3. Any special servants and officers of his, whom he commissionateth and sendeth forth for the good of his people; whether the angels of heaven, as we read of a 'healing angel;' (John v. 4) or the angels of the church, to whom belongeth the dispensation of wholesome and healing doctrines, (1 Tim. vi. 3. Tit. ii. 1) to open the eyes, and to turn them from darkness to light; (Acts xxvi. 18) or any other renowned instruments and messengers of help and comfort to an afflicted people. These are, if I may pursue the metaphor, the apothecaries, to weigh out, mix, and temper, and prepare the drugs, according to the direction of Christ, which the apostle expresseth by the word oploтoμev rightly to divide the word.' (2 Tim. ii. 15) And our Saviour by didóval σitoμéτριον, 'to give the due portion of meat,' (Luke xii. 42) which some would have to allude unto the custom of measuring out, daily or monthly, unto servants their allowances of diet. d

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4. His own holy spirit, who, in Tertullian's expression, is 'Vicarius Christi,' as the beam is of the sun; who taketh from Christ, and sheweth unto us f; making report to the souls of believers of the favour of Christ unto them; shedding abroad his love into their hearts &; blowing upon his garden", that the spices thereof may flow forth; as a witness, a seal, an earnest, a seed; bringing Christ and all his healing graces and comforts unto the souls of his servants, in their sins and sorrows, to revive them.

V. Here is the subject of this healing. Where observe; 1. The gracious and special compellation: the Lord speaks

b Euseb. de vita Constantini, 1. 1. c. 22. 25. Raynolds Conference with Hart. cap 8. divis. 4. p. 508. c Ezek. i. 16, 18. d Stuckius de conviv. £ John xvi. 15.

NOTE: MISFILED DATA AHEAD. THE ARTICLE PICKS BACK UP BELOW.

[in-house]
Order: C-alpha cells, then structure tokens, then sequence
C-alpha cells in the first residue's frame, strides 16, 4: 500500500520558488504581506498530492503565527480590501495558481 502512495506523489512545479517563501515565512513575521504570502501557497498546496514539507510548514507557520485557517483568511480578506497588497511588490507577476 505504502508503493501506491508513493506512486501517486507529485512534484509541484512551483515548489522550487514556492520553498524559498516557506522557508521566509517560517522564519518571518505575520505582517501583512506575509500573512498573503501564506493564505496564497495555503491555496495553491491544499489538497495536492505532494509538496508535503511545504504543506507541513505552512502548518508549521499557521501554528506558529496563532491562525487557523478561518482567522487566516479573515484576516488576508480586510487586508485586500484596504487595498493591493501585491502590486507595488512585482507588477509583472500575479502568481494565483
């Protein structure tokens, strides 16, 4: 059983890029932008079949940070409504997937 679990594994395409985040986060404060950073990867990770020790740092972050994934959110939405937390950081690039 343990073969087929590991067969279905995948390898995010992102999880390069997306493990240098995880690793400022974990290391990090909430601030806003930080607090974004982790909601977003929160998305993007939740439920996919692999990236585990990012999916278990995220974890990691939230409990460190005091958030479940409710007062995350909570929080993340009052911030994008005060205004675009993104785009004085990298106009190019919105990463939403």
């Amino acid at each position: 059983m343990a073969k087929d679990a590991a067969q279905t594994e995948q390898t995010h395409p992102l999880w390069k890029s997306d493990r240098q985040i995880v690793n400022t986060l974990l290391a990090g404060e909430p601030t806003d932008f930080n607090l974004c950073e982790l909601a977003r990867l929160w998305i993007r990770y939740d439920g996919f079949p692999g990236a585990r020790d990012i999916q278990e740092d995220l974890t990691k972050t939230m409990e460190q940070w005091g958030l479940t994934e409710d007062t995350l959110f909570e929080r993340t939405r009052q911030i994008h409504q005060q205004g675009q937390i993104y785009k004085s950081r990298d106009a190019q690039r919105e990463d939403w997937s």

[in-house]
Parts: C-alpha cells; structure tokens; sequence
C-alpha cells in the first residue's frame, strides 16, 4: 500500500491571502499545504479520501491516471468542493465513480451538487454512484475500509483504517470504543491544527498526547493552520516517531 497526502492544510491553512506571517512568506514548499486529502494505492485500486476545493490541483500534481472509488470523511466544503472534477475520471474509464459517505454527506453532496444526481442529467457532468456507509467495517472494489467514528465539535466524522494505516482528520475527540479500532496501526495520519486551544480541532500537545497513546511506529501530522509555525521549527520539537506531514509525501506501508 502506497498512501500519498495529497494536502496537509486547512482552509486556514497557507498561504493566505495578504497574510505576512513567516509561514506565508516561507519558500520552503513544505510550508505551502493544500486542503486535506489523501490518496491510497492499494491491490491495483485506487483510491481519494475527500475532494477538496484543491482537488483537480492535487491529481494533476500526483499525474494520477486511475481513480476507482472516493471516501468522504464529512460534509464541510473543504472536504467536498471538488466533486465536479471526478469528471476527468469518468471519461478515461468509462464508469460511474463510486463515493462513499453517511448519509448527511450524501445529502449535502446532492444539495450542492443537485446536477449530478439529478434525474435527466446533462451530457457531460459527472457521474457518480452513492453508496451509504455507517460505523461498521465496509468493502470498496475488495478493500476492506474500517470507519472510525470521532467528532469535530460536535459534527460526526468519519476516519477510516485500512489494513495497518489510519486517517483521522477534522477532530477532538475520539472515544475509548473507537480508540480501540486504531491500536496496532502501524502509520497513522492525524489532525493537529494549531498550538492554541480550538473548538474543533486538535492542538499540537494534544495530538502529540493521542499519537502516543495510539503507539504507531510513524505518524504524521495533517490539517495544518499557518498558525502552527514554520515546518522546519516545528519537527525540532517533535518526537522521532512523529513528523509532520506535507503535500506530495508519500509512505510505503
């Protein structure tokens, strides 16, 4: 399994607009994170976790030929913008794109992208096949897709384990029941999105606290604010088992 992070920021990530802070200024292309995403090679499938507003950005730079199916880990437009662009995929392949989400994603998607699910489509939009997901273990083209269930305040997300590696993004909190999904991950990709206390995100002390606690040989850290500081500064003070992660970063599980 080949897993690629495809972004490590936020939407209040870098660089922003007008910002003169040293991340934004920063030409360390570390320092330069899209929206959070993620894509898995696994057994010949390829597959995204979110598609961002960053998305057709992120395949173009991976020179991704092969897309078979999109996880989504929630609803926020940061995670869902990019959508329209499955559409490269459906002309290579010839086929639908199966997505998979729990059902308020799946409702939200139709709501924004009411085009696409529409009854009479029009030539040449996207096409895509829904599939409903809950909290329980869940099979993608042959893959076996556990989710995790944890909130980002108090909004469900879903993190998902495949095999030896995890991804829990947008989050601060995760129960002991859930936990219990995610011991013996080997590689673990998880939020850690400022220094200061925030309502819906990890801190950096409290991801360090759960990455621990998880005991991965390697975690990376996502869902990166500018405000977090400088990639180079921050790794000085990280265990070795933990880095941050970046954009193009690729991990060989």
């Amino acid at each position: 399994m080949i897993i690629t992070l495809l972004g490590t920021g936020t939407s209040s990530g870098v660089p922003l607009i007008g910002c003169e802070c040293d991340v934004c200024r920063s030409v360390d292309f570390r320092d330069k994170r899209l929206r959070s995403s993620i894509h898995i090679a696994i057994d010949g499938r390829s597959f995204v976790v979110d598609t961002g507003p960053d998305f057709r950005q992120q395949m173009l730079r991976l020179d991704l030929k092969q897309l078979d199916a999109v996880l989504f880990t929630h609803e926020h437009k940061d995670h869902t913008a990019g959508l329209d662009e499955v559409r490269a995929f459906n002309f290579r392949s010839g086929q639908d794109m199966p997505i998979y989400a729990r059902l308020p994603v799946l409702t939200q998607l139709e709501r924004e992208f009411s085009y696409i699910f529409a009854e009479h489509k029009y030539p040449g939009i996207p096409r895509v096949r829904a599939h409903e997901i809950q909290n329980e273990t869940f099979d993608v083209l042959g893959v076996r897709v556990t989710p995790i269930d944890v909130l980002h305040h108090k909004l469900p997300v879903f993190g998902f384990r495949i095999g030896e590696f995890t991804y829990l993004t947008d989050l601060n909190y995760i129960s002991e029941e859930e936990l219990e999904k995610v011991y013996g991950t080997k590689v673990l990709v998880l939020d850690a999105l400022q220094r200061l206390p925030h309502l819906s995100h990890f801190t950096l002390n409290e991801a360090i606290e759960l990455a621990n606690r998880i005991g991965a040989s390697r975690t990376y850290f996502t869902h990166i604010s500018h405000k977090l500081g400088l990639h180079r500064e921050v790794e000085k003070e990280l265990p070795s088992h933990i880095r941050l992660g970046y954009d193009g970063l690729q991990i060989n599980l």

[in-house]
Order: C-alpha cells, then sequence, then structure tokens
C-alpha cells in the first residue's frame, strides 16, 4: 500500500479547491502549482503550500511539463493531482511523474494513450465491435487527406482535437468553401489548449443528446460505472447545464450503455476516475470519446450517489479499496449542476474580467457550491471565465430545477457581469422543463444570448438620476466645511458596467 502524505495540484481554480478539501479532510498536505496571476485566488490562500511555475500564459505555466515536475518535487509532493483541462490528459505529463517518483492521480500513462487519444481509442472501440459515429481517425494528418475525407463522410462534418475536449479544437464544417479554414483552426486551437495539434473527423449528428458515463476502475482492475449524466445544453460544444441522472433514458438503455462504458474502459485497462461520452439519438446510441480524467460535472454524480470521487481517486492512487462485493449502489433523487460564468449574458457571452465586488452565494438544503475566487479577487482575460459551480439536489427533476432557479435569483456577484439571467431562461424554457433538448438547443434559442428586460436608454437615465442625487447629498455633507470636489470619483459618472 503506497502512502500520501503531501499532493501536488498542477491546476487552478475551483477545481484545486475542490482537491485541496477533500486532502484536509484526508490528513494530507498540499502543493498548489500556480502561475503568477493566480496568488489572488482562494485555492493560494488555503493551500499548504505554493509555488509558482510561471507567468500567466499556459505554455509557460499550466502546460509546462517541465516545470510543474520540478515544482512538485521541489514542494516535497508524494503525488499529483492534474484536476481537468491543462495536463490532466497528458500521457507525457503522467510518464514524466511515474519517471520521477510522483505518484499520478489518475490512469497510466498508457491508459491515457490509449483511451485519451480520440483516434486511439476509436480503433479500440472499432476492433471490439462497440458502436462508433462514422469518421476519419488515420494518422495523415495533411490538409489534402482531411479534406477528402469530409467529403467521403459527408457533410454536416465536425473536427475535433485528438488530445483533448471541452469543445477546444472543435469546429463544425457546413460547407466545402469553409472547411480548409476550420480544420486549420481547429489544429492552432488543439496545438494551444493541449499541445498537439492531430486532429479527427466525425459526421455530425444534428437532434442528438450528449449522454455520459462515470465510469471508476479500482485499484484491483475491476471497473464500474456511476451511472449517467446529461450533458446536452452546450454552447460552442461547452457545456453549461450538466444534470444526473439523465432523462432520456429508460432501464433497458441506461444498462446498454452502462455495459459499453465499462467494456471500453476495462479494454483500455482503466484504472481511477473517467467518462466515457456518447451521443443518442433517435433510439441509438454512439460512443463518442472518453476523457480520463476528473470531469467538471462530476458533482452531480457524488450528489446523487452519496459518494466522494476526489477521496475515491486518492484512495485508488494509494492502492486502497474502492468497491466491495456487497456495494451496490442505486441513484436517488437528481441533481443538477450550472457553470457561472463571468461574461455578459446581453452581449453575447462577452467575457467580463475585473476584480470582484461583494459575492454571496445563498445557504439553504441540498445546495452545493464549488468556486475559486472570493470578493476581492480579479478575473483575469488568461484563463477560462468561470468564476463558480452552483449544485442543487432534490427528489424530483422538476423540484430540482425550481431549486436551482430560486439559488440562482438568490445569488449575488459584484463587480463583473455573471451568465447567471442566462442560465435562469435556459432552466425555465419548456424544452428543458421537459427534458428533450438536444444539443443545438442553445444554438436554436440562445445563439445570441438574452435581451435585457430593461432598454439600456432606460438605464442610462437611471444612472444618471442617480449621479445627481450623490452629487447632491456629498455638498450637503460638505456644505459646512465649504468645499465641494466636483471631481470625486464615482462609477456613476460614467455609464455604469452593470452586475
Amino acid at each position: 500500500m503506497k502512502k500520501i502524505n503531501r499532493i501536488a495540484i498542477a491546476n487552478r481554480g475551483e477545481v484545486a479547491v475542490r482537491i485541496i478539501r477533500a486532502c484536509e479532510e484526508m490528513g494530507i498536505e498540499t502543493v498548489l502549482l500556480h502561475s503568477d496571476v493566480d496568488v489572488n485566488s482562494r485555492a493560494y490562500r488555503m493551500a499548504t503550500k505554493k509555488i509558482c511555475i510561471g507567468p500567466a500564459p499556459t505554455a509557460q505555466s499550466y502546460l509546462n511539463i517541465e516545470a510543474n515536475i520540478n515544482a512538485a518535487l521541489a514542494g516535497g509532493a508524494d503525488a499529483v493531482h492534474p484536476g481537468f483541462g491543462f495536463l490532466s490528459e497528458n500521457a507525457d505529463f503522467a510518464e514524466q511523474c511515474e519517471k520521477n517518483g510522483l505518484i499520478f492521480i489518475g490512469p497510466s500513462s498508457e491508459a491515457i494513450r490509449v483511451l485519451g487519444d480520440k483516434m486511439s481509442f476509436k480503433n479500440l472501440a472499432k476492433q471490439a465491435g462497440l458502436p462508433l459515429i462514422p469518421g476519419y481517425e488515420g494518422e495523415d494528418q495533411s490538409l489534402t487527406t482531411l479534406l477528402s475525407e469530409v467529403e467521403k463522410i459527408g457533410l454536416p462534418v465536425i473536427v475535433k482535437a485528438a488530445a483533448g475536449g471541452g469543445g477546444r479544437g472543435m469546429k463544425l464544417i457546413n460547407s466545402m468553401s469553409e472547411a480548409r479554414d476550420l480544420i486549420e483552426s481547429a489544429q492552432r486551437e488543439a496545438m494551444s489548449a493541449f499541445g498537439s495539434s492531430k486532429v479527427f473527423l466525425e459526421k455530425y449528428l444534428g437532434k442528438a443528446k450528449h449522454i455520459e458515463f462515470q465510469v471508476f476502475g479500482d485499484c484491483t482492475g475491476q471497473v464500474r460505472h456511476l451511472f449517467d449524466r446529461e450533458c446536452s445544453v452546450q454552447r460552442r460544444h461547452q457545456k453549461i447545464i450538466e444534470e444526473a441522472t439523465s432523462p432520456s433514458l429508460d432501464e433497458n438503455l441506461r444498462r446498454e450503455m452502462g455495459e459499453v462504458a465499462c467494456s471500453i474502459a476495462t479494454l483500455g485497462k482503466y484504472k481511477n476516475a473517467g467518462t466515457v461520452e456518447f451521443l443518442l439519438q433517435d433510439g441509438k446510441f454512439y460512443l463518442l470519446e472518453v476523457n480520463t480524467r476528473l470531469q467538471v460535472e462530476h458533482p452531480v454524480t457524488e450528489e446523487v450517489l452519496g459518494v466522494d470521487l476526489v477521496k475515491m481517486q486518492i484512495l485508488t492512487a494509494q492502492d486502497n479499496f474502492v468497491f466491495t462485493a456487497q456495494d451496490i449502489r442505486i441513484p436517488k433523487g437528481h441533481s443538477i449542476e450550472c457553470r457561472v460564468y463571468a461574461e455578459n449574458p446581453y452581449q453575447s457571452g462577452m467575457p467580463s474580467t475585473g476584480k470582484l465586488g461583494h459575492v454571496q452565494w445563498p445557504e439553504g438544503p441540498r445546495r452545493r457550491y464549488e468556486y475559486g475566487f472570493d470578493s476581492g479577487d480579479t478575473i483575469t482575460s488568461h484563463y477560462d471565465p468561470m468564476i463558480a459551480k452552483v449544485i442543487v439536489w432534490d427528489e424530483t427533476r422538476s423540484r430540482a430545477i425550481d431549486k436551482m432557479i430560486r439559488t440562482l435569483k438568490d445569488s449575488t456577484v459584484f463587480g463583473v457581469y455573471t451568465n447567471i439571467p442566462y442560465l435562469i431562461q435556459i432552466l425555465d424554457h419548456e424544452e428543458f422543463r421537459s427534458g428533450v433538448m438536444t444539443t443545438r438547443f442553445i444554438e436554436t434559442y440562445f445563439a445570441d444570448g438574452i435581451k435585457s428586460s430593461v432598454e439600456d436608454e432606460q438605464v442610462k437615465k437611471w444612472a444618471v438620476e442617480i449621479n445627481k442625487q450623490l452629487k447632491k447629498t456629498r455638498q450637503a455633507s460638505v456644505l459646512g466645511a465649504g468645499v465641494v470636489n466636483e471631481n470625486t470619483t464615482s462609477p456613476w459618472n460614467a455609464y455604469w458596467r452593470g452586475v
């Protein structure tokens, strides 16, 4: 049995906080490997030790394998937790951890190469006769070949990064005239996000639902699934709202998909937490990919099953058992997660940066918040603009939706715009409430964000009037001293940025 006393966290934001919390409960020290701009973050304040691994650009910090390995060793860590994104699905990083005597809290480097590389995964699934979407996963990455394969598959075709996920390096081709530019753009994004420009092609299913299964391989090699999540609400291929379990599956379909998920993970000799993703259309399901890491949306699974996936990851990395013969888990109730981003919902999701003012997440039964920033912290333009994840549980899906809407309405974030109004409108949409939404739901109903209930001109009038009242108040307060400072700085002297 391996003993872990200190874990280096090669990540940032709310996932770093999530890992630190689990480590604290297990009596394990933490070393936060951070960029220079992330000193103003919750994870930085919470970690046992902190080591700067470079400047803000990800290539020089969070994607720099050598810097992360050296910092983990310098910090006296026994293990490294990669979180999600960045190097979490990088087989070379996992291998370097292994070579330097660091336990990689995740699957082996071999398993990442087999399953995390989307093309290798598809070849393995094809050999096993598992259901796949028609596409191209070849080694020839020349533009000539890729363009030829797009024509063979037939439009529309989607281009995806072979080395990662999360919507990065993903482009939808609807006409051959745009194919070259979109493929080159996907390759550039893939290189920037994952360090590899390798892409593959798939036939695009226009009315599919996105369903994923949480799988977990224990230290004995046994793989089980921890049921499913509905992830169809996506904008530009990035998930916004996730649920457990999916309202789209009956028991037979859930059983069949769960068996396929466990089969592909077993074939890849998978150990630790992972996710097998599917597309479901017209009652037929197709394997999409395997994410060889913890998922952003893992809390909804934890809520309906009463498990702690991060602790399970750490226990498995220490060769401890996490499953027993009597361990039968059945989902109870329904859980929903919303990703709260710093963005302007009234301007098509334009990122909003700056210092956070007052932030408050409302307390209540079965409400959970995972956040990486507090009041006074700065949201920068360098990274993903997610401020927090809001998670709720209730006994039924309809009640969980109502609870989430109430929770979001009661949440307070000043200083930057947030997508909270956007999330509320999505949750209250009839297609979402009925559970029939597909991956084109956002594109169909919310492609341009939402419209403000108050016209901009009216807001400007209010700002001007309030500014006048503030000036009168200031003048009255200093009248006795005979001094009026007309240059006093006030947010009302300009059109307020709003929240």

1. 1. cap. 23.

g Rom. v. 5.

• Tertul. de præscriptionibus.

Cant. iv. 16.

by name to his sick and sorrowful servants, with a peculiar favour, as to his own sheep; (John x. 3) keeps a matricula, and public register, wherein their names are enrolled. (Mal. iii. 16. Psalm 1xxxvii. 4, 6) They are engraven on the breast of our High priest. (Exod. xxviii. 9) He takes exact notice of their wants, their complaints, their tears, their desires; and shines in with particular comfort and healing upon them. So to Mary. (John xx. 16) So to the woman of Syrophonicia; "O woman, great is thy faith; be it unto thee as thou wilt." (Matth. xv. 28) So to Peter; "Go tell his disciples, and Peter;" poor mourning Peter, comfort him by name. (Mark xvi. 7)

2. The immediate preparation, and proper disposition unto healing, to fear God's name. There is a double virtue of Christ towards men.

1. A quickening virtue; and the subjects of this virtue are those who are dead in trespasses and sins. (Eph. ii. 1, 5) 2. A healing virtue towards those, who though they be alive, are yet in a weak, wounded, languishing condition, looking out after help and recovery. No such way for a sick and wounded nation to be healed, as to fear God's name. See Solomon's prayer to this purpose, (1 Kings viii. 33, 39) and the Lord's gracious answer unto that prayer; (2 Chron. vii. 14)" If my people which are called by my name, shall humble themselves, and pray, and seek my face, and turn from their wicked ways; then will I hear from heaven, and will forgive their sin, and heal their land." They are his people, his sons, his jewels; they call upon him, mourn towards him, turn to him, seek his face; they sink under the burden of corruptions; they cry out under the buffets of Satan, under the ravishments of temptations; they pine away under the judgements of God; they know not what to do, but to look up unto him. How can the bowels of a heavenly Father but yearn over a sick, a mourning, a weeping, a praying, a returning child! See Ephraim bemoaning himself, turning, repenting, smiting upon his thigh; and the Lord presently relenting over him, and resolving to have mercy upon him; (Jer. xxxi. 18, 19, 20) "Is Ephraim my dear son? Is he a pleasant child? For since I spake against him, I do earnest

i Rom. vii. 23.

k2 Cor. xii., 8. 2 Chron. xx. 12.